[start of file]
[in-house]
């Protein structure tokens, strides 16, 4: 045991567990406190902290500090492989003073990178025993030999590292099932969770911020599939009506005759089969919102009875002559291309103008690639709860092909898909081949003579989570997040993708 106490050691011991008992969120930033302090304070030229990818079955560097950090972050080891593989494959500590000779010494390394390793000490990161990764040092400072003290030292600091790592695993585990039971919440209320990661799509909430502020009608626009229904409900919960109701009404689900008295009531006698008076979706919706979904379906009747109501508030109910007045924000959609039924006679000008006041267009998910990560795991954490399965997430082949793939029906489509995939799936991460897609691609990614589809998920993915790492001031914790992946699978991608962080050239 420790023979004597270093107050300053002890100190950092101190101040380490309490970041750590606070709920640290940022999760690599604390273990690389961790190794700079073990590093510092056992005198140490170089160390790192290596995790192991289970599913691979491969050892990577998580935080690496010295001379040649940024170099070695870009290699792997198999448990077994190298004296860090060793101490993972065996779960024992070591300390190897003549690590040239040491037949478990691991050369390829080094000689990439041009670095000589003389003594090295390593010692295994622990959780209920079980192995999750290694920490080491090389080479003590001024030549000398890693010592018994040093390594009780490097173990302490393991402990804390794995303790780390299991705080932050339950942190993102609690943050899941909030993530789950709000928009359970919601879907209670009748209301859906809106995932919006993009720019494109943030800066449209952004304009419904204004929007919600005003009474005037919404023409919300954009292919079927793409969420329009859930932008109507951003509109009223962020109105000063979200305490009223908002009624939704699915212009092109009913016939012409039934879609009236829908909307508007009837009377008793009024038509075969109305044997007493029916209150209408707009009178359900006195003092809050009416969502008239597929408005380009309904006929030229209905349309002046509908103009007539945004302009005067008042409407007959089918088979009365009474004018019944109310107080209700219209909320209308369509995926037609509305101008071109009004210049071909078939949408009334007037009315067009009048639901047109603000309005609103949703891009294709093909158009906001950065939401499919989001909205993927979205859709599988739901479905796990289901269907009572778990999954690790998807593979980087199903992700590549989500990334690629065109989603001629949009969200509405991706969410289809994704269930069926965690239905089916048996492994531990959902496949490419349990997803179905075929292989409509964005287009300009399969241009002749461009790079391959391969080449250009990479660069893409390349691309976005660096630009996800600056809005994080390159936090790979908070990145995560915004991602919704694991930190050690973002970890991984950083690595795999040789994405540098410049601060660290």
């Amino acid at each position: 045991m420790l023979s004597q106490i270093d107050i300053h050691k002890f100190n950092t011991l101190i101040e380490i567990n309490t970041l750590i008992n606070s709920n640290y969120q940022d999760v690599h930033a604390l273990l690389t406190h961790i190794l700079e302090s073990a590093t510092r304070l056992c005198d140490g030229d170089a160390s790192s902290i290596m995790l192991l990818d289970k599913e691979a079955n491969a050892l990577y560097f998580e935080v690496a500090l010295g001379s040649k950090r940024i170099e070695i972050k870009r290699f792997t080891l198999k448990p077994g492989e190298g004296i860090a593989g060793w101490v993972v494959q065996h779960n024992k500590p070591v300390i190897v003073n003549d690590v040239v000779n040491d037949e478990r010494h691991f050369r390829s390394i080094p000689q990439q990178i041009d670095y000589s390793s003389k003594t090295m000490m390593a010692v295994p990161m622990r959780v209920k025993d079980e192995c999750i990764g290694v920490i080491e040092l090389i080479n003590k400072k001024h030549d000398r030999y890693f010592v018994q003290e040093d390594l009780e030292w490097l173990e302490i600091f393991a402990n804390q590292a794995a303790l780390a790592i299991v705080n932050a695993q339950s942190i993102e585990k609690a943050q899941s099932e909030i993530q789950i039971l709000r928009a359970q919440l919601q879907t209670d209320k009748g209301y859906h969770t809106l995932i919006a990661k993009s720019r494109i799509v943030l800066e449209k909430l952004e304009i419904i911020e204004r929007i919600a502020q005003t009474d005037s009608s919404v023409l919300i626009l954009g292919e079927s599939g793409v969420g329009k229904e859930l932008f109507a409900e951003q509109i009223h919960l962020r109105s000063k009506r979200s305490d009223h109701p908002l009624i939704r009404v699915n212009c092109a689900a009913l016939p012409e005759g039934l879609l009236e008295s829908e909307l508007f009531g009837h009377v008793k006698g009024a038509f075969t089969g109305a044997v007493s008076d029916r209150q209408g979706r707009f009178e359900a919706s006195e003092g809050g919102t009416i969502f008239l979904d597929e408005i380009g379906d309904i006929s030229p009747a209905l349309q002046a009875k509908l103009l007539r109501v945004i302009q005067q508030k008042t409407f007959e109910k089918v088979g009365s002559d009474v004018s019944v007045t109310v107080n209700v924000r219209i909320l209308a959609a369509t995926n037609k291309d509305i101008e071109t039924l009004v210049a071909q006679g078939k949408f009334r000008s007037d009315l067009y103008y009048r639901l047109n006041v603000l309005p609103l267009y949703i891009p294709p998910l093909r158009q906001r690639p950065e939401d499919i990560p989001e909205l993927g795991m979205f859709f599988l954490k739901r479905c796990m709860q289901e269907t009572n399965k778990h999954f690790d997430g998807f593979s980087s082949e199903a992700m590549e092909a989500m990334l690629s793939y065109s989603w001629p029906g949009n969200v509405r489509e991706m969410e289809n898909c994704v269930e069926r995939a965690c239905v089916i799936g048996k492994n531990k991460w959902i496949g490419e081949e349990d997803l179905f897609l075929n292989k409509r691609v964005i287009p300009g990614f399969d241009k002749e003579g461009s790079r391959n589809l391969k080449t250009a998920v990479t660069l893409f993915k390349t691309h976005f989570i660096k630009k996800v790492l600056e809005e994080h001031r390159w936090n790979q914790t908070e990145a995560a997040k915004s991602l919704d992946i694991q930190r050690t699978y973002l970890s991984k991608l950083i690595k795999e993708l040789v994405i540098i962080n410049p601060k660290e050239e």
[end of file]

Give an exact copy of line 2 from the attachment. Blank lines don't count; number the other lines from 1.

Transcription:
């Protein structure tokens, strides 16, 4: 045991567990406190902290500090492989003073990178025993030999590292099932969770911020599939009506005759089969919102009875002559291309103008690639709860092909898909081949003579989570997040993708 106490050691011991008992969120930033302090304070030229990818079955560097950090972050080891593989494959500590000779010494390394390793000490990161990764040092400072003290030292600091790592695993585990039971919440209320990661799509909430502020009608626009229904409900919960109701009404689900008295009531006698008076979706919706979904379906009747109501508030109910007045924000959609039924006679000008006041267009998910990560795991954490399965997430082949793939029906489509995939799936991460897609691609990614589809998920993915790492001031914790992946699978991608962080050239 420790023979004597270093107050300053002890100190950092101190101040380490309490970041750590606070709920640290940022999760690599604390273990690389961790190794700079073990590093510092056992005198140490170089160390790192290596995790192991289970599913691979491969050892990577998580935080690496010295001379040649940024170099070695870009290699792997198999448990077994190298004296860090060793101490993972065996779960024992070591300390190897003549690590040239040491037949478990691991050369390829080094000689990439041009670095000589003389003594090295390593010692295994622990959780209920079980192995999750290694920490080491090389080479003590001024030549000398890693010592018994040093390594009780490097173990302490393991402990804390794995303790780390299991705080932050339950942190993102609690943050899941909030993530789950709000928009359970919601879907209670009748209301859906809106995932919006993009720019494109943030800066449209952004304009419904204004929007919600005003009474005037919404023409919300954009292919079927793409969420329009859930932008109507951003509109009223962020109105000063979200305490009223908002009624939704699915212009092109009913016939012409039934879609009236829908909307508007009837009377008793009024038509075969109305044997007493029916209150209408707009009178359900006195003092809050009416969502008239597929408005380009309904006929030229209905349309002046509908103009007539945004302009005067008042409407007959089918088979009365009474004018019944109310107080209700219209909320209308369509995926037609509305101008071109009004210049071909078939949408009334007037009315067009009048639901047109603000309005609103949703891009294709093909158009906001950065939401499919989001909205993927979205859709599988739901479905796990289901269907009572778990999954690790998807593979980087199903992700590549989500990334690629065109989603001629949009969200509405991706969410289809994704269930069926965690239905089916048996492994531990959902496949490419349990997803179905075929292989409509964005287009300009399969241009002749461009790079391959391969080449250009990479660069893409390349691309976005660096630009996800600056809005994080390159936090790979908070990145995560915004991602919704694991930190050690973002970890991984950083690595795999040789994405540098410049601060660290």